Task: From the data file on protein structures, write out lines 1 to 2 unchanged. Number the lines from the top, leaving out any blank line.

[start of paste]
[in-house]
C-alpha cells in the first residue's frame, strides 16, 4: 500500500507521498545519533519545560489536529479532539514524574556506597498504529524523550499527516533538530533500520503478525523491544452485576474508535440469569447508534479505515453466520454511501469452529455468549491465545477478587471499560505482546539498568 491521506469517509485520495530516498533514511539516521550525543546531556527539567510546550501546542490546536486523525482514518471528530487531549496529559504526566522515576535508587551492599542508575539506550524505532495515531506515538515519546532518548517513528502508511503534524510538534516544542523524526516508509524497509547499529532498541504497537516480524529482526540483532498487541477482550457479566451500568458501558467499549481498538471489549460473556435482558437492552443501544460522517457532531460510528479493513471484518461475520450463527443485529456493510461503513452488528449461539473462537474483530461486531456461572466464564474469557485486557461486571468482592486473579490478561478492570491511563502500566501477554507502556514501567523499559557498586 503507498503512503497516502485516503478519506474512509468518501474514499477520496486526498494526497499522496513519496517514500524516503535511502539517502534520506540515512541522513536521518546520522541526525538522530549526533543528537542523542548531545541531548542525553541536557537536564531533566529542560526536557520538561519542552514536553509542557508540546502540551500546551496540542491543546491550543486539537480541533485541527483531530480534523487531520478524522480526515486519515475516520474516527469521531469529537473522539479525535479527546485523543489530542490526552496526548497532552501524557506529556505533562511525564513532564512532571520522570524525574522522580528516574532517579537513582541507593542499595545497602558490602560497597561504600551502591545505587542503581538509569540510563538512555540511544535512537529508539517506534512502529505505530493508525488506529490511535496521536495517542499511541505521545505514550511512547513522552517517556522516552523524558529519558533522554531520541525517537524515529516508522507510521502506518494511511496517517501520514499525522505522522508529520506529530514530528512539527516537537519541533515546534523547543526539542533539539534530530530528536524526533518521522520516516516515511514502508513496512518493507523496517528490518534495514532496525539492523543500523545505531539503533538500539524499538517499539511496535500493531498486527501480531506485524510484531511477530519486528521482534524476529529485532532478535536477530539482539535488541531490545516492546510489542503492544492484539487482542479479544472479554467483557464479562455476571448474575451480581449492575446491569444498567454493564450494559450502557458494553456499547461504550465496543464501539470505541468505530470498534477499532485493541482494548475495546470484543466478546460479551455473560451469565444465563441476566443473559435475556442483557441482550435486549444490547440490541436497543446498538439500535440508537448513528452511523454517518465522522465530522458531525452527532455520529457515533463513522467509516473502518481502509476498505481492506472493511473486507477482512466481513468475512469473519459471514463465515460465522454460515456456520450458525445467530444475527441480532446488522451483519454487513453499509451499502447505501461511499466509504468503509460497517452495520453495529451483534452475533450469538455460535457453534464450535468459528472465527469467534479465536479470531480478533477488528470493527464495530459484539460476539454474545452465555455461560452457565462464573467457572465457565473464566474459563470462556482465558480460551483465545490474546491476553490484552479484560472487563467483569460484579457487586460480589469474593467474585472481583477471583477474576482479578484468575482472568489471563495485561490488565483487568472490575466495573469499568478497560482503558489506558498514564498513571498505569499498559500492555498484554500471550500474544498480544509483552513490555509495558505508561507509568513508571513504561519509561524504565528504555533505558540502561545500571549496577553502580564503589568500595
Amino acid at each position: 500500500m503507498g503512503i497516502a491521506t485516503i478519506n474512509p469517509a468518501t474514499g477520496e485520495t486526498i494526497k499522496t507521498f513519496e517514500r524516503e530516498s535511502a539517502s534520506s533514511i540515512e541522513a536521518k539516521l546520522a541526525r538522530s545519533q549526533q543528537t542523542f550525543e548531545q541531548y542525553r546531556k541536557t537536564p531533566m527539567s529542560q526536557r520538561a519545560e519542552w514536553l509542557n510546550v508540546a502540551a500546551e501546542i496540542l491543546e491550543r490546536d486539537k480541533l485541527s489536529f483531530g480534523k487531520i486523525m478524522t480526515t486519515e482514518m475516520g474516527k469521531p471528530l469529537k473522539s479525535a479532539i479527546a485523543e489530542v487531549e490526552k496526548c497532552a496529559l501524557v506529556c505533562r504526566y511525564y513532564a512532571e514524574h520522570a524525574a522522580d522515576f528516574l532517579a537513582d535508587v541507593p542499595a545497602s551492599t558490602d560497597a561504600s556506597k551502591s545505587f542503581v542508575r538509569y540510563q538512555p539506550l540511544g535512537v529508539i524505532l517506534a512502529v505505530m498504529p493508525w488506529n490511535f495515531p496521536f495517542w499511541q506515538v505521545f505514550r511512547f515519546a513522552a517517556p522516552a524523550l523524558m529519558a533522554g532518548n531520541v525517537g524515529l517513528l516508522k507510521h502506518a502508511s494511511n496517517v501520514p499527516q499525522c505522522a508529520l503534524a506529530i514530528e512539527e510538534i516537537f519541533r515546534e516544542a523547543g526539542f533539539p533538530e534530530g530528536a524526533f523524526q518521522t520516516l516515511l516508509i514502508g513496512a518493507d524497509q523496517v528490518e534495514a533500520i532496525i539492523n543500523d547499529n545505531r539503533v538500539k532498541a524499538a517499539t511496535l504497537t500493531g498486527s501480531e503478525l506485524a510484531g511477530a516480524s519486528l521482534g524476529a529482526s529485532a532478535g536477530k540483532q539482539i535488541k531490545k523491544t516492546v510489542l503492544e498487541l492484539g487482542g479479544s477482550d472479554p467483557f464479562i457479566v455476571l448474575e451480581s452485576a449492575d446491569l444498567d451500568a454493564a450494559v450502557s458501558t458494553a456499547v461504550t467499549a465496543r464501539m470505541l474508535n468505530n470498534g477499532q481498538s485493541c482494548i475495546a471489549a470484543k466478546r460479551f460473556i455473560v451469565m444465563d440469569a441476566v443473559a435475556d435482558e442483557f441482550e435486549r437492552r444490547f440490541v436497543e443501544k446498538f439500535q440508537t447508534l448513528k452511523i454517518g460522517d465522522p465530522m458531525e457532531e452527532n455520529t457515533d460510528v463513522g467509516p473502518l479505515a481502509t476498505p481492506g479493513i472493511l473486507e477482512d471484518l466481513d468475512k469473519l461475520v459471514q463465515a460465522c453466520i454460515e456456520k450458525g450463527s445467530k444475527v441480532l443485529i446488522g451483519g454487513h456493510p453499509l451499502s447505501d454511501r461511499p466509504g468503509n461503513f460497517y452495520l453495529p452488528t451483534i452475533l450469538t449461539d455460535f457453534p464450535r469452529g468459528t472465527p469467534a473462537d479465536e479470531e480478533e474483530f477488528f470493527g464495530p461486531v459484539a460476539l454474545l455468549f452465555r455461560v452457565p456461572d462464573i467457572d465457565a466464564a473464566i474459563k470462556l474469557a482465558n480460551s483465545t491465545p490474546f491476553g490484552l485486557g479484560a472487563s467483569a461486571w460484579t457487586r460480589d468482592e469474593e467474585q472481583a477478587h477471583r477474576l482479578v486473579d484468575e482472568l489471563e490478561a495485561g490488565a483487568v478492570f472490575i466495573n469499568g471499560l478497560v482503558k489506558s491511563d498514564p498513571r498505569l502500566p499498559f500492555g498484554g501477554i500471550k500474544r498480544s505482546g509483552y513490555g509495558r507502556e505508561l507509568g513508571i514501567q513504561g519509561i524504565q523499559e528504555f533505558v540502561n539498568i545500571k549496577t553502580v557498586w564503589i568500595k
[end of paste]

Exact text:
[in-house]
C-alpha cells in the first residue's frame, strides 16, 4: 500500500507521498545519533519545560489536529479532539514524574556506597498504529524523550499527516533538530533500520503478525523491544452485576474508535440469569447508534479505515453466520454511501469452529455468549491465545477478587471499560505482546539498568 491521506469517509485520495530516498533514511539516521550525543546531556527539567510546550501546542490546536486523525482514518471528530487531549496529559504526566522515576535508587551492599542508575539506550524505532495515531506515538515519546532518548517513528502508511503534524510538534516544542523524526516508509524497509547499529532498541504497537516480524529482526540483532498487541477482550457479566451500568458501558467499549481498538471489549460473556435482558437492552443501544460522517457532531460510528479493513471484518461475520450463527443485529456493510461503513452488528449461539473462537474483530461486531456461572466464564474469557485486557461486571468482592486473579490478561478492570491511563502500566501477554507502556514501567523499559557498586 503507498503512503497516502485516503478519506474512509468518501474514499477520496486526498494526497499522496513519496517514500524516503535511502539517502534520506540515512541522513536521518546520522541526525538522530549526533543528537542523542548531545541531548542525553541536557537536564531533566529542560526536557520538561519542552514536553509542557508540546502540551500546551496540542491543546491550543486539537480541533485541527483531530480534523487531520478524522480526515486519515475516520474516527469521531469529537473522539479525535479527546485523543489530542490526552496526548497532552501524557506529556505533562511525564513532564512532571520522570524525574522522580528516574532517579537513582541507593542499595545497602558490602560497597561504600551502591545505587542503581538509569540510563538512555540511544535512537529508539517506534512502529505505530493508525488506529490511535496521536495517542499511541505521545505514550511512547513522552517517556522516552523524558529519558533522554531520541525517537524515529516508522507510521502506518494511511496517517501520514499525522505522522508529520506529530514530528512539527516537537519541533515546534523547543526539542533539539534530530530528536524526533518521522520516516516515511514502508513496512518493507523496517528490518534495514532496525539492523543500523545505531539503533538500539524499538517499539511496535500493531498486527501480531506485524510484531511477530519486528521482534524476529529485532532478535536477530539482539535488541531490545516492546510489542503492544492484539487482542479479544472479554467483557464479562455476571448474575451480581449492575446491569444498567454493564450494559450502557458494553456499547461504550465496543464501539470505541468505530470498534477499532485493541482494548475495546470484543466478546460479551455473560451469565444465563441476566443473559435475556442483557441482550435486549444490547440490541436497543446498538439500535440508537448513528452511523454517518465522522465530522458531525452527532455520529457515533463513522467509516473502518481502509476498505481492506472493511473486507477482512466481513468475512469473519459471514463465515460465522454460515456456520450458525445467530444475527441480532446488522451483519454487513453499509451499502447505501461511499466509504468503509460497517452495520453495529451483534452475533450469538455460535457453534464450535468459528472465527469467534479465536479470531480478533477488528470493527464495530459484539460476539454474545452465555455461560452457565462464573467457572465457565473464566474459563470462556482465558480460551483465545490474546491476553490484552479484560472487563467483569460484579457487586460480589469474593467474585472481583477471583477474576482479578484468575482472568489471563495485561490488565483487568472490575466495573469499568478497560482503558489506558498514564498513571498505569499498559500492555498484554500471550500474544498480544509483552513490555509495558505508561507509568513508571513504561519509561524504565528504555533505558540502561545500571549496577553502580564503589568500595